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  Barbara Lau  


Jessica Eisner ’87, Shawna Mulay Suckow ’91, and Lisa Fry ’02 are grateful for the multitude of benefits they have received being adopted. Yet each acknowledges the tug—sometimes irrepressible— for uncovering their origins.

“I am of mixed race, born in 1965 to a Mexican-Filipina woman farmer in Indiana. I don’t know much more, except that my father was Scottish and I suspect my birth was out-of-wedlock, surrounded by poverty and racism,” says Eisner of Bellevue, Wash. “Being adopted by a white American couple, I feel I had a better chance to escape my humble, if not doomed, beginnings. Now I am a medical doctor and filmmaker, married with two fine children.” Along with her two adopted siblings, Eisner’s mother, grandmother, and great-grandmother were also adopted.

When Eisner was 10, her mother asked all three children if they wanted to find their birth parents. She felt compelled to offer them this chance since she had never had this opportunity. “We held a kid-meeting and decided that it would just hurt our adoptive parents’ feelings for nothing more than satisfying our curiosity,” Eisner recalls. “My mother cried in joy when we said we didn’t need to look any further for our ‘real’ mother. Although I am incredibly curious for genetic/biological reasons, I feel as though there is more to be lost than gained from such a quest.”

Suckow’s parents also promised their full support should she decide to locate her birth parents. “Despite this, I was terrified to proceed, afraid that they would feel betrayed. My intention was never to create an involved relationship; I simply wanted more information— health records, my birth story, and an explanation of why I was given away,” explains Suckow, who lives in Eagan, Minn. Her curiosity eventually “became overwhelming.” She began her search without her parents’ knowledge, concluding that if she never located her birth parents she would not need to upset her adoptive parents.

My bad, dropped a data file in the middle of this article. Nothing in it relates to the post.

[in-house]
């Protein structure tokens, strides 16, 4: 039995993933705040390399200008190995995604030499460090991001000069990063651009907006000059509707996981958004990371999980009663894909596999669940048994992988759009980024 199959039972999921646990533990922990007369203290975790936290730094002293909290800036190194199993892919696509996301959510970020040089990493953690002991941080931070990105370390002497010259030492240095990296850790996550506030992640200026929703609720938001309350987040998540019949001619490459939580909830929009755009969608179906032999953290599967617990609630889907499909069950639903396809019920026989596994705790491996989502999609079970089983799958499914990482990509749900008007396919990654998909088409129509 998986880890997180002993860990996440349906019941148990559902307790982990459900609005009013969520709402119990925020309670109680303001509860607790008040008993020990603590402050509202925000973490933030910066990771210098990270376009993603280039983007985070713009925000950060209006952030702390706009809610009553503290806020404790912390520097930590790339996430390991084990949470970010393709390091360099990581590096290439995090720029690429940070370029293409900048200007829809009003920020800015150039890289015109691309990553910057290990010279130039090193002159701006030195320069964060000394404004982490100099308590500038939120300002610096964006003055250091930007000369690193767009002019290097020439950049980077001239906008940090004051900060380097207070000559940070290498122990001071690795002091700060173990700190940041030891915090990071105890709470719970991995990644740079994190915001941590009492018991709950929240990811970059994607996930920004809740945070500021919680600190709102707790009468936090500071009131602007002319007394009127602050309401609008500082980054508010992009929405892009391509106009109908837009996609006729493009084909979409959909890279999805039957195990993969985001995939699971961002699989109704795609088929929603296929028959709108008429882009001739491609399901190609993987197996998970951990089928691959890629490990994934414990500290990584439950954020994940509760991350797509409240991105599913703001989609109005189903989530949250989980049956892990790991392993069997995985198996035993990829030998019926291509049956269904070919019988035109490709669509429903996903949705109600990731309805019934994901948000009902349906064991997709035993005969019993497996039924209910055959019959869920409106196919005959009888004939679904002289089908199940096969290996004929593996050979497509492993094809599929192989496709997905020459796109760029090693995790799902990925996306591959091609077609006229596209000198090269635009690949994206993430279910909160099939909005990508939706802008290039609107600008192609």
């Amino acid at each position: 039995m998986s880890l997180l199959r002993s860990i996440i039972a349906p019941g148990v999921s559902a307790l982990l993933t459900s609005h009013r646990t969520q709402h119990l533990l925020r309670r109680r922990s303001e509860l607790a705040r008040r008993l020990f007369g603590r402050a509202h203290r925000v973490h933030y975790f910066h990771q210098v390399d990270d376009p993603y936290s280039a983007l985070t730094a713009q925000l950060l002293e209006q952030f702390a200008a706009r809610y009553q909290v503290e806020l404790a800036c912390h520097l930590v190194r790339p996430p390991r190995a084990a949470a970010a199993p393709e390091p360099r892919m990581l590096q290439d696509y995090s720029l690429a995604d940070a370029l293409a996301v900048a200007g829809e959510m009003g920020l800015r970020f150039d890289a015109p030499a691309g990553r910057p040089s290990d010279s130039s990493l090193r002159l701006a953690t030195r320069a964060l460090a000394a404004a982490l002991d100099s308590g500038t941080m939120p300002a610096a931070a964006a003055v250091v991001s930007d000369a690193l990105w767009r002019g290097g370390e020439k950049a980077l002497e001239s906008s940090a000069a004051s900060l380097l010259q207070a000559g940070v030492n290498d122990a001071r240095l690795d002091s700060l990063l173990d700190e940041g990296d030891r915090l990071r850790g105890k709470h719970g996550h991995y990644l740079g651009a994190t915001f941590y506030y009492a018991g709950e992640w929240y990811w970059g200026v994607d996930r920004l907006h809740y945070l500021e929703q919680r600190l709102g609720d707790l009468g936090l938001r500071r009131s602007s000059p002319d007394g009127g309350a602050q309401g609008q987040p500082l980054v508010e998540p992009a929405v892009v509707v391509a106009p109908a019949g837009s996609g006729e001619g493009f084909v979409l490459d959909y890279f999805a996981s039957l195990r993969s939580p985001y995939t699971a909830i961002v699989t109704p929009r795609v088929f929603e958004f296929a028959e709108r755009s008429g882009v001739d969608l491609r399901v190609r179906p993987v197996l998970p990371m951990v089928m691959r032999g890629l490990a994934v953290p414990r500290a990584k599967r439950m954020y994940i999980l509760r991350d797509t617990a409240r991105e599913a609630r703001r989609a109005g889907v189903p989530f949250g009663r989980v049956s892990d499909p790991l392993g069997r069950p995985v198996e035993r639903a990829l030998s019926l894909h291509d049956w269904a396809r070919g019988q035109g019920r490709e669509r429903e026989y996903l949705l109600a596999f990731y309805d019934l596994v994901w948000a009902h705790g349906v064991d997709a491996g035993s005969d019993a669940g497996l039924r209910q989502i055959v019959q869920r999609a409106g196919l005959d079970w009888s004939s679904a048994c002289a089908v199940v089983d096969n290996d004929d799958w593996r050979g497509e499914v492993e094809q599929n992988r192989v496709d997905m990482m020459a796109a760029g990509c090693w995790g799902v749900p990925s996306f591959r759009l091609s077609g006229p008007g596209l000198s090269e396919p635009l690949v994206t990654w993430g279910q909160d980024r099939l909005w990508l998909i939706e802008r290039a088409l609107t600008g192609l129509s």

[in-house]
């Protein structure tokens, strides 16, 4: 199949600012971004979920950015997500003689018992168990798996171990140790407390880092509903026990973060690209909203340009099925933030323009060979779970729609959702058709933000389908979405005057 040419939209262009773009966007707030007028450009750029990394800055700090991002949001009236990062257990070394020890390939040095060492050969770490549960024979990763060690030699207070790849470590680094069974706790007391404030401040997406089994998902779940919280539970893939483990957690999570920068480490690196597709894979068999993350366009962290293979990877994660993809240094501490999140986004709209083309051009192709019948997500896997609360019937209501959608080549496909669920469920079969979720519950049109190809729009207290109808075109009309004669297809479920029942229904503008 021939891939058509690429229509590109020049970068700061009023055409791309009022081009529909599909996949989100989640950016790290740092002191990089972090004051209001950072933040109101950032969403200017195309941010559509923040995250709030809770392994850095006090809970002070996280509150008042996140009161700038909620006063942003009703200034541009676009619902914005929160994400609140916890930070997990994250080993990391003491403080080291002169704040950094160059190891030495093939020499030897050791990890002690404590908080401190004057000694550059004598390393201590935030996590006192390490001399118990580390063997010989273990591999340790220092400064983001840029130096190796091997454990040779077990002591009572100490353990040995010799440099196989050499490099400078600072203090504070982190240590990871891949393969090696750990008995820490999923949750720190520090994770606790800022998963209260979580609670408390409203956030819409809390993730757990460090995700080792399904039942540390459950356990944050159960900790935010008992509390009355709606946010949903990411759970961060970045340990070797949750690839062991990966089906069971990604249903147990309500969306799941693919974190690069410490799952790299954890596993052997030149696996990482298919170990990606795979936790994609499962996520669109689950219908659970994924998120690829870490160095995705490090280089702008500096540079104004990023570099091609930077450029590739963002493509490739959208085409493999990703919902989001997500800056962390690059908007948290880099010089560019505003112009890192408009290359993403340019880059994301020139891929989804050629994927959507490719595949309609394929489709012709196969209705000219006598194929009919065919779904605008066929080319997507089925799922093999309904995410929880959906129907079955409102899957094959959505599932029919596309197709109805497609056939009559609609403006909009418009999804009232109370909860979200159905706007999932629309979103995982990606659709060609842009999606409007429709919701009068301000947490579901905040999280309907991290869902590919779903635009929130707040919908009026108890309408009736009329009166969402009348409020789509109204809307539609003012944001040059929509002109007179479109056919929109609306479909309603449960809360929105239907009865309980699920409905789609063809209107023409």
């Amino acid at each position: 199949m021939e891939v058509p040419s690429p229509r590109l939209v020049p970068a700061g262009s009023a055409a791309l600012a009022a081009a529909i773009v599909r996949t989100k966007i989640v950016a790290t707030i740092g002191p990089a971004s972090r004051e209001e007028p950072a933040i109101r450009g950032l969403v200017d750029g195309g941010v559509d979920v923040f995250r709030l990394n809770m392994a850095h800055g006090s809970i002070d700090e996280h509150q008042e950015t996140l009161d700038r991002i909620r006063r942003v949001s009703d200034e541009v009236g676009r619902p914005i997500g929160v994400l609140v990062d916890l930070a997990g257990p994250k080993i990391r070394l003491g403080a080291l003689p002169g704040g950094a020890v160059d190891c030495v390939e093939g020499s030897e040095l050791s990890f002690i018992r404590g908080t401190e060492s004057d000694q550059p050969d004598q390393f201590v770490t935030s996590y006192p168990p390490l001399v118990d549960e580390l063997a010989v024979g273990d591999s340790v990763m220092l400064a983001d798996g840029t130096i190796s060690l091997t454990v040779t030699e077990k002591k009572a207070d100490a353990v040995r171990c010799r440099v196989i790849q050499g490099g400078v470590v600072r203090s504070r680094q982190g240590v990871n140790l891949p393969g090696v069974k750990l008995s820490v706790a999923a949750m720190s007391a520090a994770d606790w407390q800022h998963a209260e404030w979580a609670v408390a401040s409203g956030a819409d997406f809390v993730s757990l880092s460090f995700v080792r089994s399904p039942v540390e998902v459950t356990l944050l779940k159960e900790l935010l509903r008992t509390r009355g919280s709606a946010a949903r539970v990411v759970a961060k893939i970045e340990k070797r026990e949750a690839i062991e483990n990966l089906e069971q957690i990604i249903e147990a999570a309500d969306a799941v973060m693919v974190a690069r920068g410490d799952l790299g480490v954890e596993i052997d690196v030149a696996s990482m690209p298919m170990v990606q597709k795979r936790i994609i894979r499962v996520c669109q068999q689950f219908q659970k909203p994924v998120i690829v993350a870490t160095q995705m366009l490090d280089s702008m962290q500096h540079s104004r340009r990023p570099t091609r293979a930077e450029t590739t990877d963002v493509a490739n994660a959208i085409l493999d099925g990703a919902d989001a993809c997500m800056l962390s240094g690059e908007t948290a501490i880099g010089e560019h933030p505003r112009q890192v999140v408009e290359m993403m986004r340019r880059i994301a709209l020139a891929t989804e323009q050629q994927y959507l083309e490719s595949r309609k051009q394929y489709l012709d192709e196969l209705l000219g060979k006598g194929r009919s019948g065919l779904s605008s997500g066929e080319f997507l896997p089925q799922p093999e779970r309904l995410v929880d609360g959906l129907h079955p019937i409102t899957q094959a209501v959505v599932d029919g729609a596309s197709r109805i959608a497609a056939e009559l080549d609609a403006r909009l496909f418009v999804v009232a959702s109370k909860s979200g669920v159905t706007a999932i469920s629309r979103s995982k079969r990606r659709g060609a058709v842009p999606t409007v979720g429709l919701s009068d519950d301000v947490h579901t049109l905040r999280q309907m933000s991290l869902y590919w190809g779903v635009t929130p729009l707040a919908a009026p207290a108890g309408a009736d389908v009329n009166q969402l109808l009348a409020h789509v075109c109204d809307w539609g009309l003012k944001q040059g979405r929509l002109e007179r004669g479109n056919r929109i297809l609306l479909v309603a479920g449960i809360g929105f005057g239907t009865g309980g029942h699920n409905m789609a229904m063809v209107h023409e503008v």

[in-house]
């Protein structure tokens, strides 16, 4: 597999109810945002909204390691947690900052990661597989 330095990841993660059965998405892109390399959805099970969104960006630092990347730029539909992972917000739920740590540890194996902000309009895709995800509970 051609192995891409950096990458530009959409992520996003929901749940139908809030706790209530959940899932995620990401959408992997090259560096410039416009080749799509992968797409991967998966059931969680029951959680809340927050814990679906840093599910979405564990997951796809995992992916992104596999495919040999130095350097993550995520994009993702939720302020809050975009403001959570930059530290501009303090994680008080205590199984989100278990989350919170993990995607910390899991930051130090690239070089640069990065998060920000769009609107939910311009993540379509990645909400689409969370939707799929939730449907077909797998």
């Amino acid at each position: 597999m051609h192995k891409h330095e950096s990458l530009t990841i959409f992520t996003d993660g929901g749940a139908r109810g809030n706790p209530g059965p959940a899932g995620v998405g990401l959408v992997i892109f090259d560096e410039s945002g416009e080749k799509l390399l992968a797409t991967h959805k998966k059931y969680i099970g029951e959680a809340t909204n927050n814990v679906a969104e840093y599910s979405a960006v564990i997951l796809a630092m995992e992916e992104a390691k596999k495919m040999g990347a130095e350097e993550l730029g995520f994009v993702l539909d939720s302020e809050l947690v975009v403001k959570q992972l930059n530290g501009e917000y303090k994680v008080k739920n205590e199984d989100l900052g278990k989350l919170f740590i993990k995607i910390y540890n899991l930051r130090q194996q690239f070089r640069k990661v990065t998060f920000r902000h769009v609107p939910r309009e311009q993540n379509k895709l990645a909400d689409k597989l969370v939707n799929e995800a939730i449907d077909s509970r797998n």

After six months she made contact with her birth father. (Her birth mother wished no contact.) “Then I had the agonizing task of telling my adoptive parents. To my amazement, my parents hugged me, consoled me, and supported me, just as they had promised. My dad had some issues to face, however, and when I got married years later, he asked if he would be the one to walk me down the aisle! In my mind there was never any question who my ‘real dad’ was. I only send Father’s Day cards to one man, and that will never change.”

Like Suckow’s parents, Gail Meyer Trenhaile ’64 of Omaha, Neb., has coped well with her daughter’s desire to investigate her birth parents. She and husband Curtis adopted Rebecca Lynn as an infant, just four months after applying with the Nebraska Children’s Home in Omaha. Trenhaile reveals, “There was a time early on when I would have felt threatened having contact with Becki’s birth family. In later years I trusted her love for me. In fact, I was as devastated as Becki when her search proved fruitless.” If Becki resumes her search later, “I promise to be beside her every step of the way,” Trenhaile says.

Barbara Lau is a poet, journalist, and teacher who has taught composition and creative writing courses at Cornell. Her book, The Long Surprise, won the 2000 X. J. Kennedy Poetry Prize. Lau and husband Don Chamberlain, associate professor of music at Cornell, have two daughters, Grace and Lily. Lily was adopted as an infant through a private agency in Texas.

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